It is April in Chicago. Sunlight has taken the opportunity to remind me that it has the capacity to bring warmth. I have been back living in the city for close to three months now and the vibrancy of urban life is now amplified ten-fold thanks to above-freezing temperatures. A few months back, I was asked to give a talk by the wonderful Sarah Drasner at the Trulia San Francisco CodePen meetup a few weeks ago. Having done that, and in the spirit of the freshness with which I am greeted on April mornings, I decided I would write about why I spoke about two things I love — CodePen and Community.
Not being good enough.
I had a really hard time with opinions as a kid. I had the hardest time answering basic questions about what I wanted. There is a fascinating family video clip from our prolific sticker-ed VHS collection. It is my 8th birthday and my father is interviewing me on camera with a vacuum extension “micro-faux-n”. The interview proceeds as follows:
Dad: Anything you want to do other than open gifts?
Jake: I don’t know
Dad: Any places you want to go for your birthday?
(generally accepted by my peers)
Dad: Any people you want to be sure you see this year?
Jake: Everybody on our street
(a nice, vague answer)
Dad: Any guesses about what you’re going to get this year?
Lil Bro Eric: Maybe a gumball.
It is a brilliant exhibition of parenting as well as a fantastic archive of my parents’ attempts towards getting into my head as a child. I can just imagine my parents having the following conversation:
Dad: Has Jake expressed anything about his birthday?
Mom: No. I asked him what he wants to do and he said he didn’t know.
Dad: I got an idea...
Dad (from downstairs): Hey honey?
Dad: Where’s the vacuum?
In the decades following that birthday, I have had multiple conversations with my parents about how hard it was for them to gauge my desires. I recently re-watched that video with fresh eyes and everything suddenly became potent. Here I was, staring at undeniable proof that I have always been clinically silent about my desires whether it was sports, girls, or birthday gifts. So silent that my parents actively schemed about how to suck the truth out of me.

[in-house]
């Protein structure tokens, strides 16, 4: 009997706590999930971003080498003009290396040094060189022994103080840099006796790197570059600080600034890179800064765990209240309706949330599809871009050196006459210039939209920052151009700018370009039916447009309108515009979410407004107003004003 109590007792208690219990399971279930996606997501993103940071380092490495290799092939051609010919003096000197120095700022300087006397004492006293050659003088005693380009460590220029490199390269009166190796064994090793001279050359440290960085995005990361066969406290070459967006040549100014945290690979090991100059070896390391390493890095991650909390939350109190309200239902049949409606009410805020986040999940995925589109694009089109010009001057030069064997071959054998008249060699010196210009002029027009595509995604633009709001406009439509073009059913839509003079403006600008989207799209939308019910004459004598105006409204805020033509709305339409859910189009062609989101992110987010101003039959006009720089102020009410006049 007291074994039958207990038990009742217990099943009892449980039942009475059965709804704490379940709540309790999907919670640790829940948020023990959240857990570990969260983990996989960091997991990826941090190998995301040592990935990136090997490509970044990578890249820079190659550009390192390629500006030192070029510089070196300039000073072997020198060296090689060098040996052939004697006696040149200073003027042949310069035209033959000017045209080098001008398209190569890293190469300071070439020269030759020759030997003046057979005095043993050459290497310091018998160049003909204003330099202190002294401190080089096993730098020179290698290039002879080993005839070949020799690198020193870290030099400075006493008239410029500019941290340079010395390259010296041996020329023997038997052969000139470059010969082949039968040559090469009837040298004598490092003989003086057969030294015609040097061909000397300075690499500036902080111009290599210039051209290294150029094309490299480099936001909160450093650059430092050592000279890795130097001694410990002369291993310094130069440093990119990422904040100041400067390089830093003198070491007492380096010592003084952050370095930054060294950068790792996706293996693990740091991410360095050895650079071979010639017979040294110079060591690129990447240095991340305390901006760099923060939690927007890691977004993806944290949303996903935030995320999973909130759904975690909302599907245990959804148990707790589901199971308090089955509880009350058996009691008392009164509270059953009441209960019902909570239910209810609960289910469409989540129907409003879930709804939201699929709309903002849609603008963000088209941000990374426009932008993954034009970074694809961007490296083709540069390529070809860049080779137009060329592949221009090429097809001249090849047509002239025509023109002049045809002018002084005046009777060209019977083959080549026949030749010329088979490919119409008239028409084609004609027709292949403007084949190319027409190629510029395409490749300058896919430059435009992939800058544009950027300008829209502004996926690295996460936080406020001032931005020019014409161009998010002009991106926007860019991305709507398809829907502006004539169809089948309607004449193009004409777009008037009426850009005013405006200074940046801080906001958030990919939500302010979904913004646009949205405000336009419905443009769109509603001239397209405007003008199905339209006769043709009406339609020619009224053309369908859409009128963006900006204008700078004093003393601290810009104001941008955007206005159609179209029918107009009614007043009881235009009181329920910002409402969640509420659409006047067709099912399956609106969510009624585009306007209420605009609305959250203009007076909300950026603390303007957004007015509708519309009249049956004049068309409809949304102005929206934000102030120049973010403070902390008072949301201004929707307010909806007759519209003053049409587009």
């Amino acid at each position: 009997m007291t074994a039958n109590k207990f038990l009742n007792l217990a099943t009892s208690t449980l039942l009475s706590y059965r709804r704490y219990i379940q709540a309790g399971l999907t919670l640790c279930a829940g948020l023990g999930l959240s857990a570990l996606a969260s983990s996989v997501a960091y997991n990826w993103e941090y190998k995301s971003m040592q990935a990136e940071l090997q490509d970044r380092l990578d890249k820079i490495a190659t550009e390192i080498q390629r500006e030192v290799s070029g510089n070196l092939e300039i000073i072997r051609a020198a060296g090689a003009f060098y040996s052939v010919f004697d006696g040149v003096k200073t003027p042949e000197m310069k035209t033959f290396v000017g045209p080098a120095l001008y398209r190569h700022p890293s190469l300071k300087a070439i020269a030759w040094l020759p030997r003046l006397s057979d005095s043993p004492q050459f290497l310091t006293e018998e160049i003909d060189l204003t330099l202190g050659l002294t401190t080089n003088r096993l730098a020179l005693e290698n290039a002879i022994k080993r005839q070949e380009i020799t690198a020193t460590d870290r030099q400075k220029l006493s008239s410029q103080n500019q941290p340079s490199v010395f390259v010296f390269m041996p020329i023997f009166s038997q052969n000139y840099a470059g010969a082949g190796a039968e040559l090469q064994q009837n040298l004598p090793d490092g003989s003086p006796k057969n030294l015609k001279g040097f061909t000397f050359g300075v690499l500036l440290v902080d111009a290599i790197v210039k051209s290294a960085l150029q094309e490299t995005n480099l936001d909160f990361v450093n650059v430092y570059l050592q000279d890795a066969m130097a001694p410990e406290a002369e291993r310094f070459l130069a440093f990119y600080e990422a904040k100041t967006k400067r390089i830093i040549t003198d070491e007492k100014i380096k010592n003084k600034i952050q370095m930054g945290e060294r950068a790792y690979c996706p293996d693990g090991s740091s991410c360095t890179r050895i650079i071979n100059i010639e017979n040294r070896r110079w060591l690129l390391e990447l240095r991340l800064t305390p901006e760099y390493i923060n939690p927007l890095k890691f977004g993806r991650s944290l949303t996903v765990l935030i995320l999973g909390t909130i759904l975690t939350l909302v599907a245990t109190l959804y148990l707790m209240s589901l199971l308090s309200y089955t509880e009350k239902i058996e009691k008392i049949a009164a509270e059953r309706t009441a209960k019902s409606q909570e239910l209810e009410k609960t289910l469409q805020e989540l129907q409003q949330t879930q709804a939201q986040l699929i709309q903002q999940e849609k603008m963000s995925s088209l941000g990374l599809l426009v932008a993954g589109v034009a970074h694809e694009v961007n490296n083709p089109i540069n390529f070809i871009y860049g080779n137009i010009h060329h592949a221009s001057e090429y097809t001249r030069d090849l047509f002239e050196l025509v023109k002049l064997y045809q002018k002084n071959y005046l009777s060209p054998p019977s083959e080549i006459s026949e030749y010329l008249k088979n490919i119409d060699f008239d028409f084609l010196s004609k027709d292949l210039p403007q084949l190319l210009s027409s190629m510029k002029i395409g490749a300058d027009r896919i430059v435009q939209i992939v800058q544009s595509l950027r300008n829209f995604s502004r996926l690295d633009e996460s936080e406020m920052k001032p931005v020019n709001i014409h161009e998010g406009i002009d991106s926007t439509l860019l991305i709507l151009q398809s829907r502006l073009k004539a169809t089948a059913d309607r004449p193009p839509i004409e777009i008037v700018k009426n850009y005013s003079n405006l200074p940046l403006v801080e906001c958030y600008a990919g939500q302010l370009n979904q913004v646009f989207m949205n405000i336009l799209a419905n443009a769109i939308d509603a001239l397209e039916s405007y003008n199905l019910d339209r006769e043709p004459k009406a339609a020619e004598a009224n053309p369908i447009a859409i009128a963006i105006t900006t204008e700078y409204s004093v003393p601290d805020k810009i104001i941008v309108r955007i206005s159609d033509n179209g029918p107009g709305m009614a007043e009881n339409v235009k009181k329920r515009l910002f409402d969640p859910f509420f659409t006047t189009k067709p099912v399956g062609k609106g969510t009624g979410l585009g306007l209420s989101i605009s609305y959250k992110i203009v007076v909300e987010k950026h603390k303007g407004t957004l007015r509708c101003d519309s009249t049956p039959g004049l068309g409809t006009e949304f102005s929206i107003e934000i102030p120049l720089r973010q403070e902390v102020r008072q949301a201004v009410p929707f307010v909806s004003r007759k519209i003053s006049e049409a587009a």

Where did it come from?
There’s an aspect of confidence that accompanies the commitment to desire which when absent, makes desire near impossible. For me, this lack of confidence came from the pressure of comparison via the throes of competition. I oscillated between 5th and 6th coolest boy in my 16 boy/18 girl middle school class (actual figures). My life was a daily practice of comparison. What would it take to climb the chain? How could I be more like #1 (Steve), #2 (Sam), #3 (Ross), #4 (Ryan) and keep the pressure on Alex?
Ultimately, the answer was about what sports team I supported, whether or not I wore said team’s official apparel, or at the very least wore the right colors. There was also whether or not I dressed like a Backstreet Boy for Halloween.
What a better way to shut a kid’s desires and dreams down than to make them think that they need to be more like other people? This isn’t any one person’s fault. Kids are kids. They have their own set of priorities. I can’t help but notice that this sense of competition proliferates mankind; most likely due to some distortion of survival of the fittest. Perhaps it makes eating a raw deer easier, but I can’t think of any reason how being a solid #5 or even a #4 would help me in any bit of my life now. All I had to gain from increasing coolness at that age was more awkwardly sitting next to girls in silence.
After making it through high school, dropping out of college a few times, working in a restaurant and a car wash, then getting a 2-year design degree, then working in a horse barn, then deciding to learn code, I was presented with a shocking reality: the adult world is the exact same stinking thing. We are still obsessing over 1 and 5 and 6 and 7,399,999,999 and having the latest integer of NOW That’s What I Call Music. Who the hell cares?
I should have seen it coming.
I grew up in arguably the best combination of era and suburb to be a child and enjoy watching basketball. The Chicago Bulls of the 90's were the most dominant team to play the game. Michael Jordan was everything. You know this. There isn’t a single person reading this in 2016 that does not realize this. I idolized his airness (people actually called him this are you kidding me).